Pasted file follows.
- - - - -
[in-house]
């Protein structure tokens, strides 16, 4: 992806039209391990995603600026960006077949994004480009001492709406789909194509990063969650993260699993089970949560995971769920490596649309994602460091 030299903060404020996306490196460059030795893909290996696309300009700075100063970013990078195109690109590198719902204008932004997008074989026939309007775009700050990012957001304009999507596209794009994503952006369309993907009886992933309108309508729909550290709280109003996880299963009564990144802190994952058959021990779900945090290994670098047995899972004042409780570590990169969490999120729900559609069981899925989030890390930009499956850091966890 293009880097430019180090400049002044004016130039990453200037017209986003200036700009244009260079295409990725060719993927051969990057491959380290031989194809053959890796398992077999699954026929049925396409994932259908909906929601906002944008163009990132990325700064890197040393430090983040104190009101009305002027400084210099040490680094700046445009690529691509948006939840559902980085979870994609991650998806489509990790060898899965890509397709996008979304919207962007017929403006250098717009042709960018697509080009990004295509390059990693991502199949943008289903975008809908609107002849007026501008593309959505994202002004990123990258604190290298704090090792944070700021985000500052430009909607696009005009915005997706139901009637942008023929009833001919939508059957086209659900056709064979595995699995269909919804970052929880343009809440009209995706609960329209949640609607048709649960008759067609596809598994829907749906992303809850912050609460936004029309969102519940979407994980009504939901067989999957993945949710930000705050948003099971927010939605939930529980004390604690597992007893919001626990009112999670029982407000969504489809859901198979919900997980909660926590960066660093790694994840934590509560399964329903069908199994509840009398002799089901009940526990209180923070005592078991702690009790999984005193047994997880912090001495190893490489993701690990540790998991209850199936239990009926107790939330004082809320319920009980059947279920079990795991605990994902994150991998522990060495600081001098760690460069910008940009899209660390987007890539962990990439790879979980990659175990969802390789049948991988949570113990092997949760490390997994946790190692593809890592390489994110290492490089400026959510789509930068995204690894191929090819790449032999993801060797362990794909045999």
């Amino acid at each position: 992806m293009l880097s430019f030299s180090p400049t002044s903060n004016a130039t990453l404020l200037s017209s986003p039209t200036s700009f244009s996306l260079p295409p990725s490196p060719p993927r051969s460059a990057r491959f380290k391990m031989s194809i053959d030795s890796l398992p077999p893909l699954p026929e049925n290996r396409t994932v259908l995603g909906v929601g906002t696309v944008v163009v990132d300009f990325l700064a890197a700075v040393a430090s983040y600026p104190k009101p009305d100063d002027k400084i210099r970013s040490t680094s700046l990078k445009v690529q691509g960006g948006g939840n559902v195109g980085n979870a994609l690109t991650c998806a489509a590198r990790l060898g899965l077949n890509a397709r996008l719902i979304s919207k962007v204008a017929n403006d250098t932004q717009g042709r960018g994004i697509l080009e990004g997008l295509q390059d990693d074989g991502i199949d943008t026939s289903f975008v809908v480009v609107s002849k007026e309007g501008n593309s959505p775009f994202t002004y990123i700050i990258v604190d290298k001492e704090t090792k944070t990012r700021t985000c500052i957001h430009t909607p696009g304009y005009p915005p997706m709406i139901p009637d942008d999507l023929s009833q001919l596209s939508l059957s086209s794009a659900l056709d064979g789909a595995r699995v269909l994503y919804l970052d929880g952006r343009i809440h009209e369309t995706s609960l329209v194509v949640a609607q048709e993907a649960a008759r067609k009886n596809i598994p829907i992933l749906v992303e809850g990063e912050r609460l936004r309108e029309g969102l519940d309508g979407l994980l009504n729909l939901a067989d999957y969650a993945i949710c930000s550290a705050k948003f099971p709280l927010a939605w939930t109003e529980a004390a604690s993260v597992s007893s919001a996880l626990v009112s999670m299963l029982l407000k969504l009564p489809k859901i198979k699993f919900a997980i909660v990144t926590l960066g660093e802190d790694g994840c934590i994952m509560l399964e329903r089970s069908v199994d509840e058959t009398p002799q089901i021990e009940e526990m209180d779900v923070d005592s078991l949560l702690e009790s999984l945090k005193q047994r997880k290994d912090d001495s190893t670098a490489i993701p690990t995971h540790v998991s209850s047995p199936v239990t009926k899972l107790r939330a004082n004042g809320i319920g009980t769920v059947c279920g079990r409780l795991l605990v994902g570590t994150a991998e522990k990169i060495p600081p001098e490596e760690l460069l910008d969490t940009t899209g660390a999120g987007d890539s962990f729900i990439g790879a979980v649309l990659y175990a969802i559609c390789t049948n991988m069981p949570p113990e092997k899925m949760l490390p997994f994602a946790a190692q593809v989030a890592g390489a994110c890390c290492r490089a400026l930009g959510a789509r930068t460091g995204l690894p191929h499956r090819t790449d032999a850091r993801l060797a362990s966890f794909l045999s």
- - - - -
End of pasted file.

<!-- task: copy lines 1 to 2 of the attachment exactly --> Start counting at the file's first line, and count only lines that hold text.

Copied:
[in-house]
């Protein structure tokens, strides 16, 4: 992806039209391990995603600026960006077949994004480009001492709406789909194509990063969650993260699993089970949560995971769920490596649309994602460091 030299903060404020996306490196460059030795893909290996696309300009700075100063970013990078195109690109590198719902204008932004997008074989026939309007775009700050990012957001304009999507596209794009994503952006369309993907009886992933309108309508729909550290709280109003996880299963009564990144802190994952058959021990779900945090290994670098047995899972004042409780570590990169969490999120729900559609069981899925989030890390930009499956850091966890 293009880097430019180090400049002044004016130039990453200037017209986003200036700009244009260079295409990725060719993927051969990057491959380290031989194809053959890796398992077999699954026929049925396409994932259908909906929601906002944008163009990132990325700064890197040393430090983040104190009101009305002027400084210099040490680094700046445009690529691509948006939840559902980085979870994609991650998806489509990790060898899965890509397709996008979304919207962007017929403006250098717009042709960018697509080009990004295509390059990693991502199949943008289903975008809908609107002849007026501008593309959505994202002004990123990258604190290298704090090792944070700021985000500052430009909607696009005009915005997706139901009637942008023929009833001919939508059957086209659900056709064979595995699995269909919804970052929880343009809440009209995706609960329209949640609607048709649960008759067609596809598994829907749906992303809850912050609460936004029309969102519940979407994980009504939901067989999957993945949710930000705050948003099971927010939605939930529980004390604690597992007893919001626990009112999670029982407000969504489809859901198979919900997980909660926590960066660093790694994840934590509560399964329903069908199994509840009398002799089901009940526990209180923070005592078991702690009790999984005193047994997880912090001495190893490489993701690990540790998991209850199936239990009926107790939330004082809320319920009980059947279920079990795991605990994902994150991998522990060495600081001098760690460069910008940009899209660390987007890539962990990439790879979980990659175990969802390789049948991988949570113990092997949760490390997994946790190692593809890592390489994110290492490089400026959510789509930068995204690894191929090819790449032999993801060797362990794909045999």